With the Olympic break just five days away for NHL teams, the Rangers may be inclined to coast towards the weekend. But to make their January surge count, the Blueshirts must buckle up and sprint through this first week of February.
It’s a character test for a team that’s played its best hockey of the season in the past month, a chance for them to validate what they accomplished during January. The Rangers are 10-4-1 in their past 15, 14-5-1 in their past 20, and are now settling into a pattern of three wins for every loss.
If they continue like that, the Blueshirts will be a lock for the playoffs before the stretch run even ensues. They’re already up to second in the Metro and sixth in the East, and have the type of sustainable point production that many teams around them do not. Only Pittsburgh and Boston have more regulation/overtime wins than the Rangers, who aren’t relying on those unearned “Bettman Points” to keep themselves afloat.
Around the league, other teams are starting to take notice. Where in December the Rangers were wounded prey, a chance for an easy two points, they are now predators of the East and a symbol of power. There’s a target on the team’s back the way there is on the biggest beasts of the forest, the Rangers suddenly a team that everyone wants a crack at.
So the Blueshirts will have to ratchet things up this week if they wish to continue their winning ways. Brad Richards noted as much after practice Monday morning.
“Mentally we’re going to have to bear down, take it as a challenge because in the month of January we were one of the hottest teams in the league, and there is responsibility that comes with that success,” explained the Rangers alternate captain.
Richards is right. The Rangers, by virtue of their sustained success over the past month, are now a benchmark of sorts for other teams in the league. For much of the first half of the season, the Blueshirts were the ones trying to measure up, trying to assert themselves against the NHL’s elite. Now, they are the yardstick itself.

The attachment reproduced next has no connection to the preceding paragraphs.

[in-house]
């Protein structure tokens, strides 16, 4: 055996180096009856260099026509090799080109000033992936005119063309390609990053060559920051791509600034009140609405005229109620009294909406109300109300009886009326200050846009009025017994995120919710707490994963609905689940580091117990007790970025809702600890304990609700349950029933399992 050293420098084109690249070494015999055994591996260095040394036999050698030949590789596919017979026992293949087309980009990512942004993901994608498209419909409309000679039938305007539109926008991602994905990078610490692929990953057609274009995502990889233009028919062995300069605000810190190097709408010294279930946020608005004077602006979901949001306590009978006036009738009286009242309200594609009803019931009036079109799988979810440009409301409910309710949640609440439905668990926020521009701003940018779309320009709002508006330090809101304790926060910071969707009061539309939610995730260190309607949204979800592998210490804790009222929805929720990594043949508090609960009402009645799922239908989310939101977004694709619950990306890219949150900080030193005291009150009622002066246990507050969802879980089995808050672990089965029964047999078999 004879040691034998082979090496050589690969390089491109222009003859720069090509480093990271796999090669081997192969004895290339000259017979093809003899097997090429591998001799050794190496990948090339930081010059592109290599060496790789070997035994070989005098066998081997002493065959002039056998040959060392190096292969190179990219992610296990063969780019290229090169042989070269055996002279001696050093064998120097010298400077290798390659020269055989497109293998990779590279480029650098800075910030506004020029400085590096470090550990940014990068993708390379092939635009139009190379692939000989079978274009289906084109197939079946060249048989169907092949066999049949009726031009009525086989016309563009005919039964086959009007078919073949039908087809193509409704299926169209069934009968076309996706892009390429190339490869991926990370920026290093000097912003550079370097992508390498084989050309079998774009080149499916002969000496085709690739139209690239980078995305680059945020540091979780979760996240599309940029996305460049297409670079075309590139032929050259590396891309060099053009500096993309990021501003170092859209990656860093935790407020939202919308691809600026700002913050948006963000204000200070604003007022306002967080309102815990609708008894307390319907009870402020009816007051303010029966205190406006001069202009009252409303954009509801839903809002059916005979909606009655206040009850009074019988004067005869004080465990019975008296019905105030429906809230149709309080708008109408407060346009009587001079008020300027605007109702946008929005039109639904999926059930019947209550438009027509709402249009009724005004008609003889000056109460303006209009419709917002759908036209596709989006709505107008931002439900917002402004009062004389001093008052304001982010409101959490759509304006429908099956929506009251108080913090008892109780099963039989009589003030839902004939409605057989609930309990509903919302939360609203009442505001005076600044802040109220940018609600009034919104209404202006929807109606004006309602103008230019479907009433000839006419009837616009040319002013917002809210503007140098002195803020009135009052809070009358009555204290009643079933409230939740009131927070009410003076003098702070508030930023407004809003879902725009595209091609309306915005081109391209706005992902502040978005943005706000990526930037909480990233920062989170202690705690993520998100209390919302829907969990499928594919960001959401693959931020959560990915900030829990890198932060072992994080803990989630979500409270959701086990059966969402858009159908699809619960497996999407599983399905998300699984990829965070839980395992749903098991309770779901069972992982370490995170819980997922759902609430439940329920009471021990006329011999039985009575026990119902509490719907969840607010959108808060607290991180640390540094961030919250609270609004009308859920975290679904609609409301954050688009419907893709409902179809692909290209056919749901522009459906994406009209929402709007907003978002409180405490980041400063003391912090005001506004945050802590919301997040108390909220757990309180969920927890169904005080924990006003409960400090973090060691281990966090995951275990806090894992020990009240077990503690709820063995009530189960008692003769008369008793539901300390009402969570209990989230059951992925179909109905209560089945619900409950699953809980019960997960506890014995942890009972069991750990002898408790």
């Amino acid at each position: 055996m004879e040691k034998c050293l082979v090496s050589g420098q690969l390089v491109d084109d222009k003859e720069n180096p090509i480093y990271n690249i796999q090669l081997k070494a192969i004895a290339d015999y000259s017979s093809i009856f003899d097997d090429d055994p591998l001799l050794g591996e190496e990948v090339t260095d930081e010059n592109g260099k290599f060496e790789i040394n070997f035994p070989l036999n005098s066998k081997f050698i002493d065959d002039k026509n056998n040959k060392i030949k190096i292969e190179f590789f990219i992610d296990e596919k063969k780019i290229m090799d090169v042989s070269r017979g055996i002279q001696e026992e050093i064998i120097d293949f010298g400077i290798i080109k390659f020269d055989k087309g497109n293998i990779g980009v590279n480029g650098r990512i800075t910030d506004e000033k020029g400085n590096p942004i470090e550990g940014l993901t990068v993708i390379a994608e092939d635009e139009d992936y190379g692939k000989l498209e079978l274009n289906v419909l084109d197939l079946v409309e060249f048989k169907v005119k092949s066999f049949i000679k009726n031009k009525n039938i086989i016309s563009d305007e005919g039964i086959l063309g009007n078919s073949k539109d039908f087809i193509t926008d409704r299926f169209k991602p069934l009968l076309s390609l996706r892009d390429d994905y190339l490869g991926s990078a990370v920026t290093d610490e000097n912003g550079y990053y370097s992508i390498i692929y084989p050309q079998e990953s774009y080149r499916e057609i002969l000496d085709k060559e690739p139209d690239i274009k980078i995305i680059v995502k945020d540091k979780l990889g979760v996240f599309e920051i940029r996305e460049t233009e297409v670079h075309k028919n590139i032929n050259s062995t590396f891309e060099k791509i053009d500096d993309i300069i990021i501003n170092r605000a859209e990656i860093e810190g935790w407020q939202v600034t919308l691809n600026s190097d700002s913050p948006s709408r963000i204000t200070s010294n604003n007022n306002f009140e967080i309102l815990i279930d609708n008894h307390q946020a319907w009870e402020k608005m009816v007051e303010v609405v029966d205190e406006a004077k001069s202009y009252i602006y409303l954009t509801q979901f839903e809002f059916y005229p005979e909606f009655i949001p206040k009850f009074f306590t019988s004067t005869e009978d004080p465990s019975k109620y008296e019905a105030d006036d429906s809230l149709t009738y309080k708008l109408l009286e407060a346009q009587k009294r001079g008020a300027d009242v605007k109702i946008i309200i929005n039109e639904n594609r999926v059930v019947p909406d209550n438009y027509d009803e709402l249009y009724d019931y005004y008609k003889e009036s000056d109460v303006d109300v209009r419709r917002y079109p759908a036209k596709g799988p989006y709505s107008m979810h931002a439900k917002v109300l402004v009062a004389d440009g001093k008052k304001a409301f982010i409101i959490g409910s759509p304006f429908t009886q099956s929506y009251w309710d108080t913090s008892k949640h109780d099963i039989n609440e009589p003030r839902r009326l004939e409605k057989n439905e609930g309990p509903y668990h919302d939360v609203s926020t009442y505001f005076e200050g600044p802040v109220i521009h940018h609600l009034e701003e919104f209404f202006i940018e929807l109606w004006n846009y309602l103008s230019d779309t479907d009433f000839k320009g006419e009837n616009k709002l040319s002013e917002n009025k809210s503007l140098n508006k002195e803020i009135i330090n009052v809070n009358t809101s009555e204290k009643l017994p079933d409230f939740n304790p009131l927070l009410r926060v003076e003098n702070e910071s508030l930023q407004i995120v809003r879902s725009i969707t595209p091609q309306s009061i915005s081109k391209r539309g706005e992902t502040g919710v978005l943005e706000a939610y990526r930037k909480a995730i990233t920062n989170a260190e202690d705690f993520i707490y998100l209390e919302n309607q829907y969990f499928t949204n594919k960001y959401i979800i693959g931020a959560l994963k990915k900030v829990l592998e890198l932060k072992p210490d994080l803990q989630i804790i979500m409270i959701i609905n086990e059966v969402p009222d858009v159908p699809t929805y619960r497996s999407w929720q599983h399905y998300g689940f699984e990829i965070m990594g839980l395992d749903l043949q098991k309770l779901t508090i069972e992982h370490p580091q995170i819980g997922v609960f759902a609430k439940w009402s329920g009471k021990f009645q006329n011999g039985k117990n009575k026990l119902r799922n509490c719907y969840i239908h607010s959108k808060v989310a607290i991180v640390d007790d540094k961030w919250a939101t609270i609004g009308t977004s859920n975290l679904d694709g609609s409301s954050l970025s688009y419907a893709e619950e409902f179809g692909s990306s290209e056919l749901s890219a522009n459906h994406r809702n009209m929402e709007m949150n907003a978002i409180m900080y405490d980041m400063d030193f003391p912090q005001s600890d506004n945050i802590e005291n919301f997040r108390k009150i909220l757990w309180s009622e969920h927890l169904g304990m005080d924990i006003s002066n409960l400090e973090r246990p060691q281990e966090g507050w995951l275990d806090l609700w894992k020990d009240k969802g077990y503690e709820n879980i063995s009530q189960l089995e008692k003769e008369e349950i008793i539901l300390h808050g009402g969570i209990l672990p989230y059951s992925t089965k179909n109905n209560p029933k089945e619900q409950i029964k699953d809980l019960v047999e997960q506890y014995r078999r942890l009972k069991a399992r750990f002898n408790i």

That’s how the Rangers’ character will be tested. This week, probably for the first time all year, they’ll experience life as a Cup contender, a never-let-up existence that teams like the Blackhawks, Penguins and Bruins know all about. True contenders are the ever hunted, and the ever hunted cannot afford to let down their guard.
What makes this week especially interesting for the Rangers is the competition they’ll face. Sandwiched around a game against the Oilers on Thursday are tilts against the Avalanche (Tuesday) and Penguins (Friday), two legitimate Cup contenders themselves.
Patrick Roy’s Avalanche have won eight of their last 10, while the Penguins are always on some streak or another, and will likely welcome the Rangers into town on Friday having won 17 of their past 21. (I haven’t checked the numbers on this, but it just feels like a safe bet.) A look at the standings shows the Penguins at first in the East and the Avalanche at fifth in the high-flying West. (With 75 points, the Avs would rank second in the East.)
While the Penguins and Avalanche might not be “measuring themselves” against the Rangers, then, they’ll be eager to swat the challenger away. This is especially true of the Penguins, who, all year long it seems, are busy brushing back the proletariat, never genuinely concerned with things but always provoked enough to show up and play. This week, it is the Rangers who have caught their eye and the Penguins will be ready on Friday.
For the Rangers, the seeming message is to stick to the plan. If they keep doing what they’ve been doing, they’ll continue to have success. And in terms of effort, that’s absolutely true. The Rangers showed a playoff-like compete level against the Devils and Islanders last week, and walked away with three wins in three games.
But when it comes to the X’s and O’s, to their tactical approach, the Rangers will have to display some flexibility. Their winning ways of late have invited teams across the league to look at what they’re doing, to break the code to their sudden success.
“Teams now are scouting us, they’re seeing how we’re scoring, so we’re going to have to bear down,” Richards added post-practice Monday.
If the Rangers – and especially the forwards – turn to the same tricks that paved the way for a resurgent January, they may find them less effective. Knowing what to expect, the opposition will be ready.
Instead of looking to set up Benoit Pouliot, Mats Zuccarello may have to start shooting the puck himself. Instead of deferring to Rick Nash, Derek Stepan may have to start leading the rush up ice. The adjustments facing the team, then, aren’t so much systemic as they are creative. Good teams are all adept at improvising, at making changes on the fly, and the Rangers will surely be tested in this regard in the coming week.
It begins Tuesday night at The Garden, where the Rangers will play the first of three games in four nights. It’s the final push before a two-and-half-week break, at which point the non-Olympians can put their feet up and take a breath. But until then, the Rangers need to keep their gaze on the day at hand and their guns up and ready, for this team now runs with the hunted.